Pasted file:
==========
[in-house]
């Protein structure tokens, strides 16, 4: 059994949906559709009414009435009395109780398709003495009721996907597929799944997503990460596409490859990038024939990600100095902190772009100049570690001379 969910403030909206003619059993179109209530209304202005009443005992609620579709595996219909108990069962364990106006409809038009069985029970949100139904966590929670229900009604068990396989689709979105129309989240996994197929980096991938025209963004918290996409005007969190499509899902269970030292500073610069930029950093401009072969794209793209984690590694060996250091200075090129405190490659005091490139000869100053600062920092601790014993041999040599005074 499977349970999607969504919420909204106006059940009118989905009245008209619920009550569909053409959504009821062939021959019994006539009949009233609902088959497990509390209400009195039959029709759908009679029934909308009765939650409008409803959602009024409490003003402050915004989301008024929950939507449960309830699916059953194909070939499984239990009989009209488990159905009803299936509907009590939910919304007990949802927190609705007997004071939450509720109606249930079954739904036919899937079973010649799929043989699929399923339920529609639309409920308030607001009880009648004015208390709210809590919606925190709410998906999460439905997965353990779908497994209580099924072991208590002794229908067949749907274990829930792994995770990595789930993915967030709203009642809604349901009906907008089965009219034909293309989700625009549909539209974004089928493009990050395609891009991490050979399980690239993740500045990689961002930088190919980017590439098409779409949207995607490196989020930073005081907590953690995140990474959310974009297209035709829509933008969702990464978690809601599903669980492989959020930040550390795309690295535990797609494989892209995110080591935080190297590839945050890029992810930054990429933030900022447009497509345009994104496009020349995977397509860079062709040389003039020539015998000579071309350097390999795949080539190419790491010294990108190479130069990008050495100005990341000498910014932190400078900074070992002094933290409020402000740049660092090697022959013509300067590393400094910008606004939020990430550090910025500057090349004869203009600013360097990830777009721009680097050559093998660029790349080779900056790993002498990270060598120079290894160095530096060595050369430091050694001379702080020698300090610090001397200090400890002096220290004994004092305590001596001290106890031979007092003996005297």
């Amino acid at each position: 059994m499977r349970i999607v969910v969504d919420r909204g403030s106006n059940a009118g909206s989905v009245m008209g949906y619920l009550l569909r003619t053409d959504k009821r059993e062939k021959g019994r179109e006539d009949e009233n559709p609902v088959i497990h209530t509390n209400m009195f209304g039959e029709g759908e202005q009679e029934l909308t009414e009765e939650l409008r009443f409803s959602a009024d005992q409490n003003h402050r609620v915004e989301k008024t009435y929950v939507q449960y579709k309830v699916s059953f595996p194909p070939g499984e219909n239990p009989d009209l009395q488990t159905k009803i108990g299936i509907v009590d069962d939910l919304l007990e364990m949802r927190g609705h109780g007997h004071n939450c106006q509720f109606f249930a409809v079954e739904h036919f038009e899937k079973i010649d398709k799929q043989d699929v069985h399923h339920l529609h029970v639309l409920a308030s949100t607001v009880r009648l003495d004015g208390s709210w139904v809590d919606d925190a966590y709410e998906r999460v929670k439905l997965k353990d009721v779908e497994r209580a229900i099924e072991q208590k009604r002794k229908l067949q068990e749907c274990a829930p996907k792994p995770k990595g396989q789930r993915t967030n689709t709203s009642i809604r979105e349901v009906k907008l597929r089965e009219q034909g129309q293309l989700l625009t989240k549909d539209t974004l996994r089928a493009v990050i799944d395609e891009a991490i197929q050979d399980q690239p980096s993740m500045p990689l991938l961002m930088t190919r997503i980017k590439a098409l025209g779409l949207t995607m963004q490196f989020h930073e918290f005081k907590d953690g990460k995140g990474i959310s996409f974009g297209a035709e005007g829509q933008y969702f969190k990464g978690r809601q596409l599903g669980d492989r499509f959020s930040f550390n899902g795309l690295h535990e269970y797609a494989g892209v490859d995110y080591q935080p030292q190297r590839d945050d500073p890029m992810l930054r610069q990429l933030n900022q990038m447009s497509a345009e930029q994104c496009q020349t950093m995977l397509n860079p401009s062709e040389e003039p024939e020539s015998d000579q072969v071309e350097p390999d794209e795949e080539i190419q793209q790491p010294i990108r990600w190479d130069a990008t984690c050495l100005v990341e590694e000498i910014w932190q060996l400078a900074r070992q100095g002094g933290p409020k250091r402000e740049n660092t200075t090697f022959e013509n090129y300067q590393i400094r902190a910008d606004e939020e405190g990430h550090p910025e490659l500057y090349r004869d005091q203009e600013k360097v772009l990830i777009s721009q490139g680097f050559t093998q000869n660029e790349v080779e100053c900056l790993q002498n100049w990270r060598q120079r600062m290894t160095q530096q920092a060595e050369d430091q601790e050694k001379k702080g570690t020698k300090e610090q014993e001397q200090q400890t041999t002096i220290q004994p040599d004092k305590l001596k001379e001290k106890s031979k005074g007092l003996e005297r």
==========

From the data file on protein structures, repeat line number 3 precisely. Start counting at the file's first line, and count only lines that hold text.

């Amino acid at each position: 059994m499977r349970i999607v969910v969504d919420r909204g403030s106006n059940a009118g909206s989905v009245m008209g949906y619920l009550l569909r003619t053409d959504k009821r059993e062939k021959g019994r179109e006539d009949e009233n559709p609902v088959i497990h209530t509390n209400m009195f209304g039959e029709g759908e202005q009679e029934l909308t009414e009765e939650l409008r009443f409803s959602a009024d005992q409490n003003h402050r609620v915004e989301k008024t009435y929950v939507q449960y579709k309830v699916s059953f595996p194909p070939g499984e219909n239990p009989d009209l009395q488990t159905k009803i108990g299936i509907v009590d069962d939910l919304l007990e364990m949802r927190g609705h109780g007997h004071n939450c106006q509720f109606f249930a409809v079954e739904h036919f038009e899937k079973i010649d398709k799929q043989d699929v069985h399923h339920l529609h029970v639309l409920a308030s949100t607001v009880r009648l003495d004015g208390s709210w139904v809590d919606d925190a966590y709410e998906r999460v929670k439905l997965k353990d009721v779908e497994r209580a229900i099924e072991q208590k009604r002794k229908l067949q068990e749907c274990a829930p996907k792994p995770k990595g396989q789930r993915t967030n689709t709203s009642i809604r979105e349901v009906k907008l597929r089965e009219q034909g129309q293309l989700l625009t989240k549909d539209t974004l996994r089928a493009v990050i799944d395609e891009a991490i197929q050979d399980q690239p980096s993740m500045p990689l991938l961002m930088t190919r997503i980017k590439a098409l025209g779409l949207t995607m963004q490196f989020h930073e918290f005081k907590d953690g990460k995140g990474i959310s996409f974009g297209a035709e005007g829509q933008y969702f969190k990464g978690r809601q596409l599903g669980d492989r499509f959020s930040f550390n899902g795309l690295h535990e269970y797609a494989g892209v490859d995110y080591q935080p030292q190297r590839d945050d500073p890029m992810l930054r610069q990429l933030n900022q990038m447009s497509a345009e930029q994104c496009q020349t950093m995977l397509n860079p401009s062709e040389e003039p024939e020539s015998d000579q072969v071309e350097p390999d794209e795949e080539i190419q793209q790491p010294i990108r990600w190479d130069a990008t984690c050495l100005v990341e590694e000498i910014w932190q060996l400078a900074r070992q100095g002094g933290p409020k250091r402000e740049n660092t200075t090697f022959e013509n090129y300067q590393i400094r902190a910008d606004e939020e405190g990430h550090p910025e490659l500057y090349r004869d005091q203009e600013k360097v772009l990830i777009s721009q490139g680097f050559t093998q000869n660029e790349v080779e100053c900056l790993q002498n100049w990270r060598q120079r600062m290894t160095q530096q920092a060595e050369d430091q601790e050694k001379k702080g570690t020698k300090e610090q014993e001397q200090q400890t041999t002096i220290q004994p040599d004092k305590l001596k001379e001290k106890s031979k005074g007092l003996e005297r």